Netflix (NASDAQ:NFLX) and other over-the-top streaming services have not only given people more options for watching programming, but they've also changed how Americans consume content.
The rise of these services, which also includes Hulu and Hulu Plus, Amazon.com's (NASDAQ:AMZN) Prime Instant Video, and tons of other niche players, has led to behavior change, according to Deloitte's Digital Democracy Survey. The research shows that 42% of households in the United States now use some form of streaming service.
Streaming has moved from something techies and young people do to a fact of life in a growing amount of households. This trend should only increase going forward, given the proliferation of low-cost streaming devices such as the Google (NASDAQ:GOOG) (NASDAQ:GOOGL) Chromecast and Amazon's Fire TV products.
The number of people streaming has been getting bigger, and those people are consuming content in an entirely new fashion. That's great for Netflix and the other OTT services, and really bad news for traditional linear television.
Binge watching is taking over
When Netflix first started producing original programming, one of its more controversial moves was releasing an entire season's worth of episodes at the same time. This idea flew in the face of the traditional broadcast TV cycle, during which stations dole out a series one new show a week for the length of the season.
Netflix's strategy not only worked, but it's also changed how people consume television. Binge watching -- the practice of watching three or more episodes of a series at once -- has become common practice, with 68% of consumers now doing it, the Deloitte study reported.
"In fact, 31% of Americans who binge-watch do so at least once a week, led by Trailing Millennials, who binge-watch more frequently than any other generation, at 42%," according to the research. "The survey also notes that TV dramas are the most popular television genre to binge-watch, commanding 54% of binge-watchers' attention, a characteristic more pronounced among females. Additionally, 20% of Americans binge-watch comedies, with more being male."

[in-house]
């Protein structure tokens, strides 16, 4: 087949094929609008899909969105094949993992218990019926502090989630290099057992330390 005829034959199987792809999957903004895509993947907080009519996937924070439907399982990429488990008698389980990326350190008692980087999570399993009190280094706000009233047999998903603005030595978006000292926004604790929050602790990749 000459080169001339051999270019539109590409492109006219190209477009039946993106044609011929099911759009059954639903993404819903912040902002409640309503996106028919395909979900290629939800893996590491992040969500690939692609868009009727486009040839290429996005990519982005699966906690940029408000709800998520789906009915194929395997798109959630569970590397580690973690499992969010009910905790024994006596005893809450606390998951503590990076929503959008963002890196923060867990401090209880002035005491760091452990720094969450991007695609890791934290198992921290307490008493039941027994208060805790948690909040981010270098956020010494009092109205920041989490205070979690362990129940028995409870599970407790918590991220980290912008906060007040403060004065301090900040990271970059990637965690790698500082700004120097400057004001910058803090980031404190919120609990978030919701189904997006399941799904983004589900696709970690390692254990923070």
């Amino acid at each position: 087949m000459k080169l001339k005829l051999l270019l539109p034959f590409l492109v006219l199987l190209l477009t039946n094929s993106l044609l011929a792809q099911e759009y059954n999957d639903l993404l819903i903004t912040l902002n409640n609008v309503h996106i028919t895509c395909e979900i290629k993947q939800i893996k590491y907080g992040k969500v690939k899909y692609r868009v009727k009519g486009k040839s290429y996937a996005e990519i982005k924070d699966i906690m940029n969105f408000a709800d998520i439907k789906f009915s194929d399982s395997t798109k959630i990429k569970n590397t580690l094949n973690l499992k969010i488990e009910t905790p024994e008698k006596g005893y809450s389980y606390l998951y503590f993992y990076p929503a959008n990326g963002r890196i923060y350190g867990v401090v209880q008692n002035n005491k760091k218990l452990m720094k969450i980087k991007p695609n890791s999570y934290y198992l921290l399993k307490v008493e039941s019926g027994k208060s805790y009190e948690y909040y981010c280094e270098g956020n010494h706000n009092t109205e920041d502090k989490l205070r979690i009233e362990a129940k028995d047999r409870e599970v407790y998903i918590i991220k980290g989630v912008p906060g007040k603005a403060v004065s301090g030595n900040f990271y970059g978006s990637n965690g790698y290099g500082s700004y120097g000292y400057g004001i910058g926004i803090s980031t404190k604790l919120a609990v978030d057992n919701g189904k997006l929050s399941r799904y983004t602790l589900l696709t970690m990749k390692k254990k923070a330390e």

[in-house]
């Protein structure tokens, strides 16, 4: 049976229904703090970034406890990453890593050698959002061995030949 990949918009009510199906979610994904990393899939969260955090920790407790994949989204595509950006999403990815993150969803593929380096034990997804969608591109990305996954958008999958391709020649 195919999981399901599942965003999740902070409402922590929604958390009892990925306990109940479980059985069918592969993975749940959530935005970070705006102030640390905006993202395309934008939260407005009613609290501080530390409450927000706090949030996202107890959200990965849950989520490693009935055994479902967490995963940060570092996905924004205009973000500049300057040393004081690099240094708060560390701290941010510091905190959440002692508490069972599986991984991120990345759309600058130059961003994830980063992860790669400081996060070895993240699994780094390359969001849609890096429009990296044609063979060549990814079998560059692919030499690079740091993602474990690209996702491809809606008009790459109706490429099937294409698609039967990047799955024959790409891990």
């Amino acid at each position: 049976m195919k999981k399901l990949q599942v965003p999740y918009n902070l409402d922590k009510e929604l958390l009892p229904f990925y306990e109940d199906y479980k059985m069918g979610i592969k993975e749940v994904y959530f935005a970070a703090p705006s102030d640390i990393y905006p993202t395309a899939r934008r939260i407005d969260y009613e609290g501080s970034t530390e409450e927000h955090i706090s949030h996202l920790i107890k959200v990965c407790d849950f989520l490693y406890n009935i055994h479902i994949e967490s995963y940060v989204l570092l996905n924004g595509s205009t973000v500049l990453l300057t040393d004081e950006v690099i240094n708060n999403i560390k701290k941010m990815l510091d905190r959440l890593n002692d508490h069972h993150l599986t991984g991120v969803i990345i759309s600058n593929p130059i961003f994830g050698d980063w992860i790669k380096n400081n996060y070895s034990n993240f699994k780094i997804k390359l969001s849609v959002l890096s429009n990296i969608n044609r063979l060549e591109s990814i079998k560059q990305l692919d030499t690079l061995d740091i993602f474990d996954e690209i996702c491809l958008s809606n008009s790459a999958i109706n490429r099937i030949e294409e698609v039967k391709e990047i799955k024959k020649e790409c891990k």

Binge watching isn't possible with traditional live TV, and its growing popularity gives Netflix an advantage.
"Personal viewing experiences and the ability to consume media at your own pace is significantly impacting how U.S. consumers value their content devices and services," said Gerald Belson, vice chairman of Deloitte LLP and leader of the U.S. Media & Entertainment sector. "Today, binge-watching, and the ability to watch what we want, when we want, and where we want, is an exciting cultural phenomenon that is shifting consumer behaviors and attitudes toward curating an individual experience."
Streaming is more popular than live TV
Perhaps even more important than being able to binge-watch is that the survey shows that consumers are not only becoming comfortable with using streaming services, but that they also prefer them to watching live TV.
The study shows that streaming content has overtaken live programming as the viewing method of choice, with "56% of consumers now streaming movies and 53% streaming television on a monthly basis, as compared to 45% of consumers preferring to watch television programs live."
In addition, young viewers are increasingly abandoning television sets to watch programming on mobile devices. "Among Trailing Millennials (age 14-25), nearly 60% of time spent watching movies occurs on computers, tablets, and smartphones, making movie viewing habits decidedly age-dependent," the research showed.
It's a changing world
What was once seen as the disadvantage for streaming services has slowly become an advantage. Younger users are driving a willingness to not only stream more content, but also to do so on devices on which live television isn't even a choice.
Netflix and the other streaming services may not have killed traditional TV, but they're starting to do some damage to it. And the longer these technologies exist, the more people who are likely to opt for convenience and anywhere-anytime viewing over what's becoming a rapidly outdated linear model.
Add in the proliferation of cheap devices such as the many decent sub-$100 tablets on the market, and the future looks a lot brighter for Netflix and its direct OTT competitors than it does for the broadcast networks and cable companies that have dominated for decades.